If the sphere is in the right place, go back to the marsbar ROI and select ROI definition -> Export. In the Export ROI(s) to dropdown menu, select image; from the selection menu, click on the dACC_Sphere_roi.mat file. Leave the Space for ROI image as the default (i.e., Base space for ROIs), and select the Flanker directory as the output folder. Label the image as dACC_Sphere.

We now have a mask that we can use for our ROI analysis, and we can use the same method as we did in the above section on extracting data from the anatomical mask. If you do it correctly, you should get a p-value of 0.04 for a t-test of the Incongruent-Congruent contrast.


Marsbar is also capable of ROI analyses using the marsbar GUI. This procedure involves many steps, and will not be covered in this tutorial. For those interested in learning more about it, see this blog post.

Using the Command Line for ROI Analysis

If you already have a mask and a contrast that you are extracting from, you can do an ROI analysis using Matlab code and SPM’s spm_get_data command. The following script (which can also be downloaded here) requires an ROI and a contrast as arguments:

function ROI_data = Extract_ROI_Data(ROI, Contrast)

    Y = spm_read_vols(spm_vol(ROI),1);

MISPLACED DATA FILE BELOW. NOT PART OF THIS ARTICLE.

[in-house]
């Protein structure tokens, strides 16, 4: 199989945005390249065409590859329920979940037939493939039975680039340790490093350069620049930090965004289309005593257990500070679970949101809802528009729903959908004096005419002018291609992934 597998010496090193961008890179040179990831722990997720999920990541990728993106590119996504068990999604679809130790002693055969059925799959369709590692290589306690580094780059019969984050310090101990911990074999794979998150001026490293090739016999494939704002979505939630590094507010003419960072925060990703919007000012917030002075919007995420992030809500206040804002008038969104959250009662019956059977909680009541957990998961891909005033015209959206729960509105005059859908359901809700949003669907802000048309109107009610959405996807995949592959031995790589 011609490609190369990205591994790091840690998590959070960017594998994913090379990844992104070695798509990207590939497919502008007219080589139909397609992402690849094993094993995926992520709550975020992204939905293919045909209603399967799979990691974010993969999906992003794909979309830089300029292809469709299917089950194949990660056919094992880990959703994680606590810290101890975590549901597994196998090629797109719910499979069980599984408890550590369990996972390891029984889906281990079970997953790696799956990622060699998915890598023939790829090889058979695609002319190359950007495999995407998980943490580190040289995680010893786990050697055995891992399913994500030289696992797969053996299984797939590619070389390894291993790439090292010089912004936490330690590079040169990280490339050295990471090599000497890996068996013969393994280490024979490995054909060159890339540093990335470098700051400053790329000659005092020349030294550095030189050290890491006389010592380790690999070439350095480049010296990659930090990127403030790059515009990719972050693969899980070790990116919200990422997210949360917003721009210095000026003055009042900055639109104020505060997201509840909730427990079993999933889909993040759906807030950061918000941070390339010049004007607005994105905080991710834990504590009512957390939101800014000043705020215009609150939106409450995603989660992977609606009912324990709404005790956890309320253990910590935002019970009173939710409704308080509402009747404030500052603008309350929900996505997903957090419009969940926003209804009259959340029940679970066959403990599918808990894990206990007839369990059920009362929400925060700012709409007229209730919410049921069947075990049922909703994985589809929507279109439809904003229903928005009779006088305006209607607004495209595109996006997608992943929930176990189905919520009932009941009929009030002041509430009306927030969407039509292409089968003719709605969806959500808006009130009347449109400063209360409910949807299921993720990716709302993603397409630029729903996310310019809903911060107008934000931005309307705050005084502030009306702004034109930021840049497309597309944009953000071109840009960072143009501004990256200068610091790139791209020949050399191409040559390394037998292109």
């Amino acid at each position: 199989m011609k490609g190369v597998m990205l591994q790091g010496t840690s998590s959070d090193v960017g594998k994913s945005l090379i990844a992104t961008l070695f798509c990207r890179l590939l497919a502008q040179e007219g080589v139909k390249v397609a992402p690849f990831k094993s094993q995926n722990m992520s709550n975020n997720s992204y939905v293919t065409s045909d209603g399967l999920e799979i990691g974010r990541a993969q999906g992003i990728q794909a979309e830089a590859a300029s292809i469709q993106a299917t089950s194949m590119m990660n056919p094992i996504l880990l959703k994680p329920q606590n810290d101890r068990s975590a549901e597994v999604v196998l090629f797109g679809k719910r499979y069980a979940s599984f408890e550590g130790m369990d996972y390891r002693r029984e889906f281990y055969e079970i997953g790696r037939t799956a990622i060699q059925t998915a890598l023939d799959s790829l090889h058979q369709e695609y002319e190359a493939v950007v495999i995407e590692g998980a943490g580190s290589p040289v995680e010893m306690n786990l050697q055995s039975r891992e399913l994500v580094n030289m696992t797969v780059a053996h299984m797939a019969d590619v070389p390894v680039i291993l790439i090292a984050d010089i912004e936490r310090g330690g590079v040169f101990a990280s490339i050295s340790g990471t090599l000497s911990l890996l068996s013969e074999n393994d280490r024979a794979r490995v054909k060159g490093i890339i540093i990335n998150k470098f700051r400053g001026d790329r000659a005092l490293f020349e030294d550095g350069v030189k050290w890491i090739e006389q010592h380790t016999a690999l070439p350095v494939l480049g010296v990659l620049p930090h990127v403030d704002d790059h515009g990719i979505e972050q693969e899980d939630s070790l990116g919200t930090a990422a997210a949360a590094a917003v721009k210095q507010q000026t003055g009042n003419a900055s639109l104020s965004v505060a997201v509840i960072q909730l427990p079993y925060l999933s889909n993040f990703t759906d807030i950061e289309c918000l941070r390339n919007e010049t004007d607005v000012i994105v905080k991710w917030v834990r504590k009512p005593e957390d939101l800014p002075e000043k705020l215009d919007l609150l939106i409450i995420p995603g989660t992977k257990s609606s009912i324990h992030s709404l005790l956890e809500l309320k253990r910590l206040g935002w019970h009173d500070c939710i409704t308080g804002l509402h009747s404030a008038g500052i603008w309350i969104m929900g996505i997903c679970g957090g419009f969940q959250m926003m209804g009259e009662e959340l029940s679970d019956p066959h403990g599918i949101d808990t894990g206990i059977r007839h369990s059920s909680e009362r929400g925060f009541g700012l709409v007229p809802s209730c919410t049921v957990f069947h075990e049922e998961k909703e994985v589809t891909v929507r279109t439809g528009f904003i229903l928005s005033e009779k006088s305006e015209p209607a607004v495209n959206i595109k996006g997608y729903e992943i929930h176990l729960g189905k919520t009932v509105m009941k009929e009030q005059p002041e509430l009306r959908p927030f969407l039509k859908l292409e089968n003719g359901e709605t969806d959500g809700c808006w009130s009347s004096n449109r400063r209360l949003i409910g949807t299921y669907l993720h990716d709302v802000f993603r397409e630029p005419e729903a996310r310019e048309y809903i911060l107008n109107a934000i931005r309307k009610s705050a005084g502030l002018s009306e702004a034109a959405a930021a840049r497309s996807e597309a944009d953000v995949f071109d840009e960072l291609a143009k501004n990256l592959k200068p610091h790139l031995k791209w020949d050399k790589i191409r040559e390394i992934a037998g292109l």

indx = find(Y>0);
    [x,y,z] = ind2sub(size(Y),indx);

    XYZ = [x y z]';

    ROI_data = nanmean(spm_get_data(Contrast, XYZ),2);


The Contrast argument can be a path pointing to a contrast, such as “con_0001.nii” that was generated during either the 1st- or 2nd-level analysis. Alternatively, you can navigate into a 2nd-level directory and type load SPM. This will load the SPM structure, and it contains a field called SPM.xY.P: a cell array with paths to each of the contrasts that went into the 2nd-level analysis.

In our current example, navigate to the folder 2ndLevel_Inc-Con. Save the above code into a .m file and call it Extract_ROI_Data. Then type the following:

load SPM
Extract_ROI_Data('BA_32.nii', SPM.xY.P)

It should return the same values as when you did the anatomical ROI analysis above for the BA32 mask.


The default voxel resolution is 2x2x2mm for masks created with either the wfupickatlas or marsbar toolbox. In order to use the script above, this voxel resolution needs to match the resolution of the data you are extracting from. For example, if you specified a resampling resolution of 3x3x3 during the normalization preprocessing step, you will need to resample the mask so that the voxel dimensions match. The following image shows how to use SPM’s Coregister (Reslice) command to resample the BA_32 ROI. The resliced image will have an “r” prepended to it:


Biased Analyses

When performing an ROI analysis, make sure that the ROI isn’t biased, or artificially inflating the parameter estimates that you extract. In a nutshell, a biased analysis uses an ROI that is defined by the data that you are analyzing - for example, it only consists of voxels that pass a high statistical threshold. An unbiased ROI (also known as an independent ROI) is not defined by the data in your study, and can either be created from an atlas or by the results of another study. For more details on the difference between the two types of analyses, see Appendix B.